Minister for Defence Procurement Jeremy Quin said that the money will help launch the next phase in designing and delivering the “world-leading future combat air system”.
“We have launched the next phase of our programme to design and deliver Tempest and I am proud to say that, over the next four years, we will invest more than £2bn as Government into a world-leading future combat air system to keep us and our allies safe alongside us, leveraging additional investment from our first rate international and industrial partners.”
Another excerpt from the speech is shown below.
“There’s a third and final aspect to Tempest that I wish to highlight today. It is not merely about strengthening our industry but bolstering our international ties. This programme gives us a chance to work with like-minded allies to share technology, experience and R&D costs. To enhance our understanding and interoperability. And to build something that is world beating. We’ve already made significant progress with our partners Sweden and Italy. Partners who bring credible industries and great strength-in-depth design, manufacture and sensor technologies.
And we’re now exploring the important corporate opportunities with Japan. Each partner will bring a host of benefits and expertise to the table. I’ve already touched on ‘digitising’ the industry – Saab, the industry lead for our partner Sweden, have done some great work in this field. Through digital testing of their Gripen-E, they have drastically reduced the hours and cost it would have taken to test a physical system; they’re now calling it the world’s most cost-effective fighter jet. I’m sure we’ll be looking to learn a lot from them about the huge benefits that can be delivered by this kind of digital simulation.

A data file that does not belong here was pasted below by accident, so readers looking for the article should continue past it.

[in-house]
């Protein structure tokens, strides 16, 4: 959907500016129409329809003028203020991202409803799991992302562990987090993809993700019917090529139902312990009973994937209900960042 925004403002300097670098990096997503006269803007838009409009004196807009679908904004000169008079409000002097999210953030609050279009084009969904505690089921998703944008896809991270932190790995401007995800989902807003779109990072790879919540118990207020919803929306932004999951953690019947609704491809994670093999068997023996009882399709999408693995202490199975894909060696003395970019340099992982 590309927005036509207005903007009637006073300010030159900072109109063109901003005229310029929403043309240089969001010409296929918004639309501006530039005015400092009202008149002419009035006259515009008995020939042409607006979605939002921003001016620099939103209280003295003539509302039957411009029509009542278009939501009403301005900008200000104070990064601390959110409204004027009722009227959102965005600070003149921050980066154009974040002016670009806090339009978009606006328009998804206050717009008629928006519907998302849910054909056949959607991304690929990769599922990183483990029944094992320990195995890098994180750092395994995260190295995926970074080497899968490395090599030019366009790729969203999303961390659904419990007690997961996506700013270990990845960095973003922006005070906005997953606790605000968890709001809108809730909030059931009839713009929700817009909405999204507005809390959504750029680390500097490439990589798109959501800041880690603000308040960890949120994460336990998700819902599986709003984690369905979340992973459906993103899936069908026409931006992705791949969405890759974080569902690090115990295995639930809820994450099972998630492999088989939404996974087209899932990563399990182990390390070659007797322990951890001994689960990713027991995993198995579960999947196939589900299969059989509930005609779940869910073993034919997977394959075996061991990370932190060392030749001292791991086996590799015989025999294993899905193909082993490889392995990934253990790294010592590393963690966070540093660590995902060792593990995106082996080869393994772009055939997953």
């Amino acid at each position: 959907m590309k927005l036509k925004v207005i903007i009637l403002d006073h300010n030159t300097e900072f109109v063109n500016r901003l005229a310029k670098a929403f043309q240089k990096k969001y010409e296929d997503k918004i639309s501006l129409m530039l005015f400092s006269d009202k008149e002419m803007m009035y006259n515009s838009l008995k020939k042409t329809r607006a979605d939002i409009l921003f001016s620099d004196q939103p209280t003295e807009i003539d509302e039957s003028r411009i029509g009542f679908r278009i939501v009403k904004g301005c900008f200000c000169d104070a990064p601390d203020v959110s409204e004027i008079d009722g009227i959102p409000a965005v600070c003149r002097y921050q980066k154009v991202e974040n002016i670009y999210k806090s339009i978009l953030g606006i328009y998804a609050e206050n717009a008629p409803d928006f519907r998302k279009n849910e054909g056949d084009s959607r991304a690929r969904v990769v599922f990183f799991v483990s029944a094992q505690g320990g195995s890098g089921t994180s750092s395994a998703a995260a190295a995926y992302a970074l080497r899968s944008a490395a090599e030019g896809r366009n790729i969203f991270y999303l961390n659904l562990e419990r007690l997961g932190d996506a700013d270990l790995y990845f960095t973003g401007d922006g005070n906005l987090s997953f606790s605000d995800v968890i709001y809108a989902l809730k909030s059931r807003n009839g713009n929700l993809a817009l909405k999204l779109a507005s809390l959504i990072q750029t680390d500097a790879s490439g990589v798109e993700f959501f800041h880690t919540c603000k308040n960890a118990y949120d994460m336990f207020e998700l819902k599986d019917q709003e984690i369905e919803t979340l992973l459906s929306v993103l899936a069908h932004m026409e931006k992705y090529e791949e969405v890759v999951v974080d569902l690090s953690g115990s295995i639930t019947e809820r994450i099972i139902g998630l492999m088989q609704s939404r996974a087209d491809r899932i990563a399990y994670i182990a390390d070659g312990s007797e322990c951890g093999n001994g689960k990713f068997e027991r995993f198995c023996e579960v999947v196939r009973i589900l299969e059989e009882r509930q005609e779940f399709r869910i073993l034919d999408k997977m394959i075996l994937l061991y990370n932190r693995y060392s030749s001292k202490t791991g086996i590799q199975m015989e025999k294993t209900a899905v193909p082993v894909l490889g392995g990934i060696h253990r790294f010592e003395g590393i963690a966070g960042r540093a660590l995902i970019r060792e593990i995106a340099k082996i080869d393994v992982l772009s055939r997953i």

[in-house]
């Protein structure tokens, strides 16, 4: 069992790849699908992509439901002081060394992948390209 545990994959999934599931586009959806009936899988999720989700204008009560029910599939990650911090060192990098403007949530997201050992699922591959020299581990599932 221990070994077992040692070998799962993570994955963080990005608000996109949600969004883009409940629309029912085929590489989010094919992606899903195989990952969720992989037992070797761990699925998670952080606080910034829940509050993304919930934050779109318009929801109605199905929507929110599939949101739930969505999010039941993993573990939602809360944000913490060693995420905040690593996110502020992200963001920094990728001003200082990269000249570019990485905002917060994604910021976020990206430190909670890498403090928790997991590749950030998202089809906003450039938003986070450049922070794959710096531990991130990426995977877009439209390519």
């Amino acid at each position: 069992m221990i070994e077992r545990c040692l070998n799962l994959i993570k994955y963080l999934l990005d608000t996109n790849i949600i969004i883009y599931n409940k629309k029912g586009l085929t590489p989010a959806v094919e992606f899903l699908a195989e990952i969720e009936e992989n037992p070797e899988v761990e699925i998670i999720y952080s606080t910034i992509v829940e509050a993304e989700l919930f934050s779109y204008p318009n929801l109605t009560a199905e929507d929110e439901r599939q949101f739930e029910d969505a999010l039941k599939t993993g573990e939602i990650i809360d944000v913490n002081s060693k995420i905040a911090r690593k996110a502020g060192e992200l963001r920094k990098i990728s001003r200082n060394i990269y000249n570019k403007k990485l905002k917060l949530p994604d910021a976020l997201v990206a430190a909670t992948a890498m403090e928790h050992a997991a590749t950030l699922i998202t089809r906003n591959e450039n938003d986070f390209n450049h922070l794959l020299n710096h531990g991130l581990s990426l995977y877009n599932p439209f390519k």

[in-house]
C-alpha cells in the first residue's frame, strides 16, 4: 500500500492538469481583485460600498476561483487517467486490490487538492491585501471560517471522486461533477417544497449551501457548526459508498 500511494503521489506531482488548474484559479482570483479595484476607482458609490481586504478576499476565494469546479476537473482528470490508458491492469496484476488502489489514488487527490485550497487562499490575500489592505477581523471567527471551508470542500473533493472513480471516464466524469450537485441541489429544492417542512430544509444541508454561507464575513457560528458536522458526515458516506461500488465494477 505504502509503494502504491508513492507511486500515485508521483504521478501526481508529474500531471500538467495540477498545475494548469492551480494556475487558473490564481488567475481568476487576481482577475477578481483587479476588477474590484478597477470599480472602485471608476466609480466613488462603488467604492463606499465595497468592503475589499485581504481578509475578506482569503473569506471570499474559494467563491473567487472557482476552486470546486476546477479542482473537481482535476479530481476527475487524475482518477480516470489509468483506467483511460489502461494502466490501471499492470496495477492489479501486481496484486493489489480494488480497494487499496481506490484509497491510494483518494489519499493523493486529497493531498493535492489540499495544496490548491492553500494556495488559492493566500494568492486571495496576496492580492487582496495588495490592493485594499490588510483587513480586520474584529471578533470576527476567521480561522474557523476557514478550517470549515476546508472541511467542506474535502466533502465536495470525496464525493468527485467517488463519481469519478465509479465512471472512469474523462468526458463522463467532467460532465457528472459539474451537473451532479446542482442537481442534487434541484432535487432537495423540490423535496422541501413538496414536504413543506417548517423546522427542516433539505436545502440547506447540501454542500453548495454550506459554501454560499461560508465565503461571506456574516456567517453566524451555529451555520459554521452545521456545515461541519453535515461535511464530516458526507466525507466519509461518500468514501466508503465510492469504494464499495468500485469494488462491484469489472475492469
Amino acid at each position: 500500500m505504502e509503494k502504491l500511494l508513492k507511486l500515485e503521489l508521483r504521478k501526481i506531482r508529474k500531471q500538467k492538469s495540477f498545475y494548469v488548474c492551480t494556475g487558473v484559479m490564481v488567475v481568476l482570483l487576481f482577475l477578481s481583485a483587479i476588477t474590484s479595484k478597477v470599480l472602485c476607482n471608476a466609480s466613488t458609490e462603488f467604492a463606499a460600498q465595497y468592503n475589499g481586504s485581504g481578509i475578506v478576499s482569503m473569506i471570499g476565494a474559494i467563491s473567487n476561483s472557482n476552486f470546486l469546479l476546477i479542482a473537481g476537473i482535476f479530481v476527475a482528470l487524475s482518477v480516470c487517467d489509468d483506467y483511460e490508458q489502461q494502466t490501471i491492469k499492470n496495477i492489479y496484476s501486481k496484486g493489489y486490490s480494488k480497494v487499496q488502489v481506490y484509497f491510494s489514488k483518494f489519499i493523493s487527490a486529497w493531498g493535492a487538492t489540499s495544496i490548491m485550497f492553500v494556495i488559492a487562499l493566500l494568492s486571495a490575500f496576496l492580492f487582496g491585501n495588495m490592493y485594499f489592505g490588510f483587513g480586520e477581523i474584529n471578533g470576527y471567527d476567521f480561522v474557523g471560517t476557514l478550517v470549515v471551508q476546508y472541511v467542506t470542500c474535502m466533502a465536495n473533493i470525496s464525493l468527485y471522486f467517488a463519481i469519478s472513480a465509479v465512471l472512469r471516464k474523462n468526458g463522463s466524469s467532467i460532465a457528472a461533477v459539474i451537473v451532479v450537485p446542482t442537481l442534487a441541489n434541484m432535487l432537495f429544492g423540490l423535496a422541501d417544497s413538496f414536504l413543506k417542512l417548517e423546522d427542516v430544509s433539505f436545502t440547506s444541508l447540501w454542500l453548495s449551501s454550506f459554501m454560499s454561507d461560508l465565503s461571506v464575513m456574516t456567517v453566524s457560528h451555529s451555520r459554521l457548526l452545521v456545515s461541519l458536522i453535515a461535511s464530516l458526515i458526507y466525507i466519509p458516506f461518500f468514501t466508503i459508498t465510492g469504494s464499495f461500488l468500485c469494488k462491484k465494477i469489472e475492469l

Combine the technical experience of Sweden with our long-standing Combat Air partnership with Italy which has gone from strength-to-strength with Eurofighter and F-35, and potentially the world-leading manufacturing technologies being developed by Japan, on top of the world-beating qualities that I have explained the UK has to offer, and that really is a winning formula. And we’re open to other partners coming on board
Thirty years ago, the UK and its western allies appeared unchallenged in the air domain. Today our adversaries have caught up. But a major national and international endeavour is now underway. Working with industry and with our international allies, we are aiming high. A state-of-the-art system fit for tomorrow’s world. A system that matches our ambition to invest in high-tech skills, jobs and businesses. And a system that will ensure, decades from now, whenever the next conflict arises, we will stay in control of the air, winning the air-fight and protecting our peace and prosperity for generations to come.”